For the first time in history, the New York Stock Exchange on Monday will do something it’s never done: Operate on a fully electronic basis, after two individuals tested positive for coronavirus.
The 228-year old Big Board temporarily shut its iconic trading floor on Friday, in a move which sent shockwaves through Wall Street, and made some of its brokers fear afraid for the future.
“This will kill the business of many floor brokers,” says Tim Anderson, Equity Market Strategist at TJM Investments.
“Many portfolio managers use price and volume information they get directly from the trading floor to help ‘right size’ buy and sell orders,” he added.
The NYSE’s floor was thoroughly cleaned earlier this month, and visiting hours were cut short to avoid extra people on the floor.
This past Monday, medical personnel were placed at the exchange’s entrance, to take everyone’s temperature. However, that same day, two individuals with fevers were turned away and given a coronavirus test, which later came back positive.
‘Squeezed to the bone’
Over the years, electronic trading and algorithms have replaced traders and brokers on the floor. Currently, the stock exchange floor operates with a fraction of the members it had during the 2008 financial crisis, the end of the Dot-com bubble, or the crash of 1987 amid the rise of automated trading.
The exchange’s plan includes having everyone operate remotely, including brokers, specialists and designated market makers (DMMS). They will serve as a point of contact for companies listed on the exchange, with the ability to open and close stocks manually, as well as execute initial public offerings (IPOs) and direct listings.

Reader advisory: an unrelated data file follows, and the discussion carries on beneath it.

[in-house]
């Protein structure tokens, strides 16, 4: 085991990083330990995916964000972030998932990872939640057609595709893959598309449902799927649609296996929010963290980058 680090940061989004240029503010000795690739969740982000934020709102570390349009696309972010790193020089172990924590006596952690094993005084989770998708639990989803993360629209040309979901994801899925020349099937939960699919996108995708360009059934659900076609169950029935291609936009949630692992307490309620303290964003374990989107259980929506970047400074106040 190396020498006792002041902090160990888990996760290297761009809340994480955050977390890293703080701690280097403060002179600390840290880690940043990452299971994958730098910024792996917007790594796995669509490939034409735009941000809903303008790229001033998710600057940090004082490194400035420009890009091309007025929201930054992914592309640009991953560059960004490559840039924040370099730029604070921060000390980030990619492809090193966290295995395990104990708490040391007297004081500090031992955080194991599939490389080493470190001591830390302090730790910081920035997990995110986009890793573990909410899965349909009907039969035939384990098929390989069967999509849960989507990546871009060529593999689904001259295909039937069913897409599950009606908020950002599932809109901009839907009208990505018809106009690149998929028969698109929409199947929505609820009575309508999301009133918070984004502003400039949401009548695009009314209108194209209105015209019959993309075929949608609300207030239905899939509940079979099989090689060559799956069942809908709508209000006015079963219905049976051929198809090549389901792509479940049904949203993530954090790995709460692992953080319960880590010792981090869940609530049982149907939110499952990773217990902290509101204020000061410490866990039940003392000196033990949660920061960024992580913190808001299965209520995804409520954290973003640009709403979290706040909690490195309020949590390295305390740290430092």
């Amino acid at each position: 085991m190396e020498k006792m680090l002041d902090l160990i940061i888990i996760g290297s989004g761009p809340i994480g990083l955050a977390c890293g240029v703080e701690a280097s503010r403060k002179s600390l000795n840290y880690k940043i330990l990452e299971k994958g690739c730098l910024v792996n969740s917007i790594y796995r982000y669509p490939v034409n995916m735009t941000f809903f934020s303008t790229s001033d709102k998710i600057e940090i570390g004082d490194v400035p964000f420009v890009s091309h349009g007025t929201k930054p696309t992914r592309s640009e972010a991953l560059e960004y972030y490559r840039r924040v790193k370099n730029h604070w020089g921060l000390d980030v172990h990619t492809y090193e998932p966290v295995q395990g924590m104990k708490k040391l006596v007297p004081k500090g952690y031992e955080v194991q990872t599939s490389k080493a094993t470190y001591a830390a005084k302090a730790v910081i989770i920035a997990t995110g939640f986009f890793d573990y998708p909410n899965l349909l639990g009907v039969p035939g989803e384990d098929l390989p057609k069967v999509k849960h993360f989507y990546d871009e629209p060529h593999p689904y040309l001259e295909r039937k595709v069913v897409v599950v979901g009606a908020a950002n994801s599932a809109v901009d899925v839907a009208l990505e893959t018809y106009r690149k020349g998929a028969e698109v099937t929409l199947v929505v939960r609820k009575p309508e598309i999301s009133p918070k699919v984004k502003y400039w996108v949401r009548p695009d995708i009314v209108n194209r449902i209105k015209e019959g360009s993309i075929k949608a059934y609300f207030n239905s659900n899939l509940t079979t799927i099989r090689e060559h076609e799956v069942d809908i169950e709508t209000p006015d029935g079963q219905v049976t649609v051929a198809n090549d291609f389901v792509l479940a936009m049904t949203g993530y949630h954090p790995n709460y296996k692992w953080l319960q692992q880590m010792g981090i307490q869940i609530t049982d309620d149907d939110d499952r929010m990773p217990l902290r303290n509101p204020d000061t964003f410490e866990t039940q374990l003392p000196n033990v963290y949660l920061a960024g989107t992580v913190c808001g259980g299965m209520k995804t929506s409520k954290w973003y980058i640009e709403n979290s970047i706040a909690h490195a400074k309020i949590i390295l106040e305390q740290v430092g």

John Tuttle, the NYSE’s Vice-Chairman and Chief Commercial Officer, told Yahoo Finance in an interview on Friday that the temporary shift toward automation was “absolutely not” the end of the trading floor. However, brokers submitting orders for clients may be affected the most by the temporary closure.
“Commission rates are squeezed to the bone,” Anderson told Yahoo Finance. “Brokers don’t make anywhere near the money they used to make years ago,” he added.
By going fully electronic, somer brokers fear losing access to commissionable tools like D-orders, which can be placed or cancelled almost up to the close of a trading session.
“Some of the types of clients that we service, they will not have the ability to route orders directly to floor brokers. They will have to route their orders to the NYSE trade book, “ according to Jonathan Corpina of Meridian Equity Partners.
However, he says other clients will still be able to be serviced, even off the floor.
The NYSE’s move was a surprise to some. Earlier in the week, one longtime broker told Yahoo Finance that the Big Board would “never, ever” close the floor. On the rare occasions the exchange chose that route, it was when the markets were already closed — such as during Hurricane Sandy and the days immediately following the September 11, 2001 attacks.
Corpina, however, said he had a feeling this would happen, arguing that the NYSE “has done everything they could to keep the floor open.”